Yesterday I noticed a tweet from RTE’s Miriam O’Callaghan referencing an article in the UK Indepedent about Chris Evan’s recent historic car purchase. Mr. Evans purchased the 1963 Ferrari 250 GTO, one of only 36 built. The car was formerly owned by the actor James Coburn and was driven by Steve McQueen. Evans bought immaculate condition, full service history and association with 2 of the “coolest” hollywood stars of a bygone era. You pays your money and takes your choice, as they say. Most of all though, Evans bought art.
While flicking through the fantastically inane RTE list of Greatest Irish People, I was struck by how the lack of scientists, engineers and the inclusion of minor celebs and flash in the pan types such as Louis Walsh & Colin Farrell. No disrespect to either of them, the have to share a list with Joe Dolan 🙂
Did they round up people to vote based on cluelessness? This list has to be a joke. Can nobody in Montrose see it?
With my Waterfordian chip firmly weighing my shoulder down I also noticed that two obvious omissions from the list are Ireland’s only scientific Nobel Prize Winner, E.T.S. Walton, and Robert Boyle also known as the “Father of Chemistry”.
To that we’ll add John Palliser (a hero in Canada), Thomas Francis Meagher (designer of the Irish flag) and Luke Wadding (who started the St. Patrick’s Day celebrations). You can take your “Greatest Irish Person” list and shove it where the sun doesn’t shine RTE, we’ve got our own! 🙂
In all seriousness, it’s disturbing how little knowledge the list compilers had (apparently the general public) of Irish scientists, economists, engineers or indeed anyone not obvious or tabloid. If they’d been able to Google they could have found this list of famous Irish people on wikipedia. Although, admittedly that list applies the same selection criteria as Jack Charlton, who could have made the list himself. Still, its science list includes Irish born scientists such as John Desmond Bernal (X-Ray Crystollography) and John L Synge (major contribution to Black Hole research).
William Reville has a nice article about our Scientific heritage at his Understanding Science page
I think it’s quite funny that Rage Against The Machine’s 1992 swear-fest Killing in the Name is number one in the UK for christmas but the circumstances of it getting there are all a bit juvenile. Maybe that’s the point.
I’m sure some people will be hugely offended by the content of the song. There’s always someone just waiting to be offended at what they see as the erosion of the moral fabric of society. It’s all bullshit of course. Society is perhaps more moral now than it was, say, 100 years ago but there’s a generation that find open discussions of sexuality, violence, corruption etc. to be unsettling. They’d prefer it all swept under the carpet. However, “Killing in the Name” is not just random anarcho-punk. RATM aren’t Blink 182. It’s a serious song about police racism (particularly membership of the klan) in some states of the USA. It’s also about senseless wars initiated for corporate reasons by corrupt governments. In many respects Killing in the Name is a song about the Republican Party’s close relationship with the industrial-military complex in the US. The famous refrain with it’s 17 expletives is about questioning authority figures in whatever form they take.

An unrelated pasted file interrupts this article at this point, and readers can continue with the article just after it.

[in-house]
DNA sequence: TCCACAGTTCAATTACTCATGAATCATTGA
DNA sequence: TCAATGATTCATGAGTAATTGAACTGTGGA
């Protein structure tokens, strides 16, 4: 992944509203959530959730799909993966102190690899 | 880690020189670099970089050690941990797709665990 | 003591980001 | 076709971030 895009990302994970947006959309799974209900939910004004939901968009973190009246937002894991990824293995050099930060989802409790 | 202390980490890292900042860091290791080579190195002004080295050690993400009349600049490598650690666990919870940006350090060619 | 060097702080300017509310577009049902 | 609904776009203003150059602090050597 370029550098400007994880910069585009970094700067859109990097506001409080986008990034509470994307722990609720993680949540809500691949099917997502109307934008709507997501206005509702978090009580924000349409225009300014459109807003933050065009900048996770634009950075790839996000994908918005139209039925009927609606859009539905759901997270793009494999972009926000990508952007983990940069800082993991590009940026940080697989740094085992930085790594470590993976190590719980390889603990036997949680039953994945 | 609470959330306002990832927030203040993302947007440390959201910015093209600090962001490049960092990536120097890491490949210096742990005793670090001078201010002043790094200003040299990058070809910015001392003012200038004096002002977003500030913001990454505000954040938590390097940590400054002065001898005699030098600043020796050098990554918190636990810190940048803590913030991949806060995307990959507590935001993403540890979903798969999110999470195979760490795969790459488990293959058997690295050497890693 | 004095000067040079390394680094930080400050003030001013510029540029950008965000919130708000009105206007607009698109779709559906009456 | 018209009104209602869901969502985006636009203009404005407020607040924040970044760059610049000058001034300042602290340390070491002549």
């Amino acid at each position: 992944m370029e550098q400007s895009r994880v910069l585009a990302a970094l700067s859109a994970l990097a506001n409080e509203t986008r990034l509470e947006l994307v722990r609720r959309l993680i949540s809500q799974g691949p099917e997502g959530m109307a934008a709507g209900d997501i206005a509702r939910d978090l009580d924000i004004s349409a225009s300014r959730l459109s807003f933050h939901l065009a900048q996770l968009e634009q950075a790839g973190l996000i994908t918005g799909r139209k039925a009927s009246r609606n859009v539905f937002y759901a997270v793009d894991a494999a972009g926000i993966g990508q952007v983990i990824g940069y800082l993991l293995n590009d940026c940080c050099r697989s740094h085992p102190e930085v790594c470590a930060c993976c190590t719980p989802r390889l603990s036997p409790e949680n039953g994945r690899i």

It’s not the first protest song to become a Christmas hit. John Lennon’s “Happy XMAS (War is Over)” reached #4 in 1972 and #3 in 1980. I’m pretty sure it’s the first anti-war song to reach number 1 as a protest against the plastic pop of XFactor and other “idol” tv shows. The ShiteFactor crew outdid themselves this Christmas with sweetly plastic Joe McElderry covering a sickly sweet song from US plastic girl Miley Cyrus who pretends to be the super-fake Hannah Montana when told by her bosses as the plastic factory known as Disney. This is the least bio-degradable track of all time. How much frigging inauthenticity can they cram into one friggin song? I’m sure the folks from Guiness World Records were invited to the recording session.
Every time R puts on X-Factor I think of Bill Hicks advertising sketch. Looked at objectively much of these competitions consist of cruel exploitation of delusional/mentally-disturbed people for the purposes of entertainment. Still, we’ve advanced in the morality stakes by not actually feeding them to lions afterwards.
I’m hopeful that when people buy the RATM single they’ll listen to all the lyrics and not just the “fuck you, I won’t do what you tell me” refrain and realise that in the true spirit of anarchy they can apply this not just to crafty Simon Cowell but also to the government, banks, religions, secular religions (ya know what I mean), the EU and all manufacturers of dairy produce. It’s metaphorical ya see 🙂 It’s a song about standing up to injustice and hypocrites.
If this happens then I frankly couldn’t give a damn how much money Sony make out of this. Although it bothers Brian Boyd in the Irish Times for some reason I’m not entirely clear about even having read this article. Amusingly enough the quaintly insular Irish Times describe RATM as “little known American punk metal band” in today’s paper. They’ve since edited this from the online version so someone must have explained to them that RATM are better known than the Irish Times itself.
Anyway, happy holidays!